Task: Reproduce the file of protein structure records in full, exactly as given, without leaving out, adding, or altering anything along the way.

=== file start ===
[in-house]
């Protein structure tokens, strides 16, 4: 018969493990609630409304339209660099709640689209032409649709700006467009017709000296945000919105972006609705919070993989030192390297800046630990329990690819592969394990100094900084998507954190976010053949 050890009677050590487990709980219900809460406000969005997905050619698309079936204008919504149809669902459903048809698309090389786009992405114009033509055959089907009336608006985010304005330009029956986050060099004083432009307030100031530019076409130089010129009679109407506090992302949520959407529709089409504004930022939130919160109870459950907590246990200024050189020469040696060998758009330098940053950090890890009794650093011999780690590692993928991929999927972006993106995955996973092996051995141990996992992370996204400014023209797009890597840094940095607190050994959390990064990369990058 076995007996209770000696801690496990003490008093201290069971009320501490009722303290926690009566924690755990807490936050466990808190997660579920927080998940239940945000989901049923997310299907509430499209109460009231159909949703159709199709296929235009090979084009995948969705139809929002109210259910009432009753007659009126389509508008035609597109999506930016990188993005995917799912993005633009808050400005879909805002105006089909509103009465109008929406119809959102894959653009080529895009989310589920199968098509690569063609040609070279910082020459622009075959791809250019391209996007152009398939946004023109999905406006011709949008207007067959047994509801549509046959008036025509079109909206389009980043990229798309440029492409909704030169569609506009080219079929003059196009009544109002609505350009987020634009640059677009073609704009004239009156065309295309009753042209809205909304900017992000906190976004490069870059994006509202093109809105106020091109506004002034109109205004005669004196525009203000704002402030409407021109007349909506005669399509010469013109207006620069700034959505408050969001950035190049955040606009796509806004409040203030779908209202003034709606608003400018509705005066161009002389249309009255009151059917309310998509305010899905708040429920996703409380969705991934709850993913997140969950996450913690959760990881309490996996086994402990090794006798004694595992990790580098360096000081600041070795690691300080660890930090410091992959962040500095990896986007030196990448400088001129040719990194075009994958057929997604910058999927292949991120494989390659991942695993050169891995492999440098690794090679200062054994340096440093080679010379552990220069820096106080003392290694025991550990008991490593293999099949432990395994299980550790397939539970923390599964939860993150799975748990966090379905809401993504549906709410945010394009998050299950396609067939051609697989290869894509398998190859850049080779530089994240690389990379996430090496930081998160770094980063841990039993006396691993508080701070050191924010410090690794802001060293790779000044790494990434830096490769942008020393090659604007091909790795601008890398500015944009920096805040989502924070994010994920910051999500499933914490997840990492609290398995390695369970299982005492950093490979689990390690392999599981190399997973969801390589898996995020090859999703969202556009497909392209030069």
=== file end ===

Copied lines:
[in-house]
């Protein structure tokens, strides 16, 4: 018969493990609630409304339209660099709640689209032409649709700006467009017709000296945000919105972006609705919070993989030192390297800046630990329990690819592969394990100094900084998507954190976010053949 050890009677050590487990709980219900809460406000969005997905050619698309079936204008919504149809669902459903048809698309090389786009992405114009033509055959089907009336608006985010304005330009029956986050060099004083432009307030100031530019076409130089010129009679109407506090992302949520959407529709089409504004930022939130919160109870459950907590246990200024050189020469040696060998758009330098940053950090890890009794650093011999780690590692993928991929999927972006993106995955996973092996051995141990996992992370996204400014023209797009890597840094940095607190050994959390990064990369990058 076995007996209770000696801690496990003490008093201290069971009320501490009722303290926690009566924690755990807490936050466990808190997660579920927080998940239940945000989901049923997310299907509430499209109460009231159909949703159709199709296929235009090979084009995948969705139809929002109210259910009432009753007659009126389509508008035609597109999506930016990188993005995917799912993005633009808050400005879909805002105006089909509103009465109008929406119809959102894959653009080529895009989310589920199968098509690569063609040609070279910082020459622009075959791809250019391209996007152009398939946004023109999905406006011709949008207007067959047994509801549509046959008036025509079109909206389009980043990229798309440029492409909704030169569609506009080219079929003059196009009544109002609505350009987020634009640059677009073609704009004239009156065309295309009753042209809205909304900017992000906190976004490069870059994006509202093109809105106020091109506004002034109109205004005669004196525009203000704002402030409407021109007349909506005669399509010469013109207006620069700034959505408050969001950035190049955040606009796509806004409040203030779908209202003034709606608003400018509705005066161009002389249309009255009151059917309310998509305010899905708040429920996703409380969705991934709850993913997140969950996450913690959760990881309490996996086994402990090794006798004694595992990790580098360096000081600041070795690691300080660890930090410091992959962040500095990896986007030196990448400088001129040719990194075009994958057929997604910058999927292949991120494989390659991942695993050169891995492999440098690794090679200062054994340096440093080679010379552990220069820096106080003392290694025991550990008991490593293999099949432990395994299980550790397939539970923390599964939860993150799975748990966090379905809401993504549906709410945010394009998050299950396609067939051609697989290869894509398998190859850049080779530089994240690389990379996430090496930081998160770094980063841990039993006396691993508080701070050191924010410090690794802001060293790779000044790494990434830096490769942008020393090659604007091909790795601008890398500015944009920096805040989502924070994010994920910051999500499933914490997840990492609290398995390695369970299982005492950093490979689990390690392999599981190399997973969801390589898996995020090859999703969202556009497909392209030069």